What’s amazing is the way the style of the songs changes as the album progresses. The piano-backed ‘Did I Ever Love You?’ is a hymn-like tune questioning the depth of a relationship, whereas ‘My Oh My” just has the right tinge of the blues, with Cohen altering the way he sings the main words remarkably. The other war-related song ‘Nevermind’ is one of the album’s strongest parts, as he sings, “I had to leave my life behind, I dug some graves you’ll never find, The story’s told with facts and lies, I have a name but never mind.” A funk blues backdrop and Arabic vocals give this piece its own distinctness.

On ‘Born in Chains’, Cohen gets into a gospel flavor, singing “I was born in chains but I was taken out of Egypt, I was bound to a burden, but the burden it was raised, Oh Lord I can no longer keep this secret, Blessed is the name, the name be praised.” With its charming violins and pleasant acoustic guitar, the concluding track ‘You Got Me Singing’ traverses country territory. Referring to his famous tune ‘Hallelujah’, Cohen sings, “You got me singing, Singing the Hallelujah hymn.”

Though Cohen has written some pathbreaking songs in his career, he hasn’t been too prolific for most part, sometimes giving gaps or seven or nine years between albums. But the heartening thing is that he’s come out with two great albums in the space of two years and a half. Both ‘Old Ideas’, reviewed earlier in this blog on April 30 2012, and ‘Popular Problems’ complement each other. Like wine, Cohen’s charm is increasing with age.

RATING SCALE: * Poor; ** Average; *** Good; **** Excellent; ***** Simply outstanding

CD review/ The Last Ship — Sting


sting last ship

The Last Ship/ Sting

Genre: Singer-songwriter

Universal Music/ Rs 495 (imports)

Rating: ****

AFTER a memorable stint with the Police, Gordon Sumner aka Sting has had a somewhat strange solo career. Between 1985 and 1993, he released a string of outstanding albums, namely ‘The Dream of the Blue Turtles’, ‘Nothing Like the Sun’, ‘The Soul Cages’ and ‘Ten Summoner’s Tales’.

Sadly, much of his later effort has been predictable. Though the albums ‘Mercury Falling’, ‘Brand New Day’ and ‘Sacred Love’ had their highs and their hit songs, they didn’t match the earlier masterpieces in terms of both consistency and freshness. In his 2010 collection ‘Symphonicities’, he played symphonically re-arranged versions of his older songs, with the assistance of the Royal Philharmonic Concert Orchestra. But barring a brilliant take on ‘Roxanne’, the effort fell flat.

Sting’s latest set ‘The Last Ship’ is being marketed as his first full-length album of original material in a decade, after ‘Sacred Love’. It is also inspired by Sting’s forthcoming play of the same name, scheduled to be released on Broadway next year.

Has Sting got over the shadow that has hung over him for quite some time? The first couple of hearings of ‘The Last Ship’ may make you feel he hasn’t, and an early reaction is that his vocal texture has lost a fraction of its spark. But give the album four or five listens, and the old magic begins to unfold slowly but steadily, like a ship that takes its own sweet time to move out of the harbour, but sails smoothly once in full flow.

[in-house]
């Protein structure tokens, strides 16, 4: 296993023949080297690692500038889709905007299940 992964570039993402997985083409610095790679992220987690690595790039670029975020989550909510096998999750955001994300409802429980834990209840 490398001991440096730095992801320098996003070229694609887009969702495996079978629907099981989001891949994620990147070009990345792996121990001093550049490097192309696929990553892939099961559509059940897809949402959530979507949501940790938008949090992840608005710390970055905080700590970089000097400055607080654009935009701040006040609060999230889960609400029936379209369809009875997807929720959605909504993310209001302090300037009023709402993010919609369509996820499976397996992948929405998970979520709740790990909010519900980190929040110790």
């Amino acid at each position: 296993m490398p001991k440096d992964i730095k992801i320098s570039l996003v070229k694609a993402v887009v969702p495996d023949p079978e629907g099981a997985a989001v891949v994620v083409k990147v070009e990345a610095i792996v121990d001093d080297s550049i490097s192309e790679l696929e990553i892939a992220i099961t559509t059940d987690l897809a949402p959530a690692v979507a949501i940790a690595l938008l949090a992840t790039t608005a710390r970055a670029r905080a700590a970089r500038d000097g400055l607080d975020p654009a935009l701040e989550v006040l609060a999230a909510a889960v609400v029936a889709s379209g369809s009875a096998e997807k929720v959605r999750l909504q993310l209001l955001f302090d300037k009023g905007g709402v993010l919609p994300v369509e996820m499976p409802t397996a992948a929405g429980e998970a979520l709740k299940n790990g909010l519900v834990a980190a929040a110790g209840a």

Though old-time fans may argue that isn’t anywhere in the class of ‘The Soul Cages’ or ‘Ten Summoner’s Tales’, the truth is that it is clearly his best effort over the past two decades. The sound is a blend of Celtic flavours, British folk, sea shanty and the trademark Sting style. Filled with fiddles, accordions, whistles and bagpipes, the tunes at times remind you of solo Mark Knopfler and even the ‘Les Miserables’ music. What’s most impressive, however, is the quality of the lyrics, with the songs being poetic and recitation-friendly.

Check him on the last lines of the opening title track, which go, “In the name of the Father, in the name of the son, And whatever the weave of this life that you’ve spun, On the earth or in heaven or under the sun, When the last ship sails.” He’s moulded his famous timbre, but the song hits you with its sheer punch.

Of the other songs, ‘Dead Man’s Boots’ sounds more from the Knopfler style book, and ‘August Winds’ is sung with a melancholy that makes it haunting. ‘So to Speak’ is a charming duet with British folk singer Becky Unthank, who comes in mid-way, and ‘Ballad of the Great Eastern’ has an old-fashioned charm, with its lilting Brit-folk interlude. ‘Practical Arrangement’ is wittily written song about a man wooing a woman on how they should end their respective solitude, and ‘What Have We Got’ is a peppy song with theatrical seaside shouts.

There are other beauties. With its moody guitars, ‘And Yet’ seems like it’s an extension of the earlier albums, with the lines, “This town has a strange magnetic pull, Like a homing signal in your skull, And you sail by the stars of the hemisphere, Wondering how in the hell did you end up here?”

‘Language of Birds’ has the outstanding words “And across that sea is an island, A paradise we are told, Where the toils of life are forgotten, And they call it the Island of Souls.” On this song, Sting also gets into nostalgic mode, with the lines, “It was him who was trapped in the soul cage, son.”

‘I Love Her But She Loves Someone Else’ is a lyrical masterpiece, with Sting singing “There are times when a man needs to brave his reflection, And face what he sees without fear, It takes a man to accept his mortality, Or be surprised by the presence of a tear.”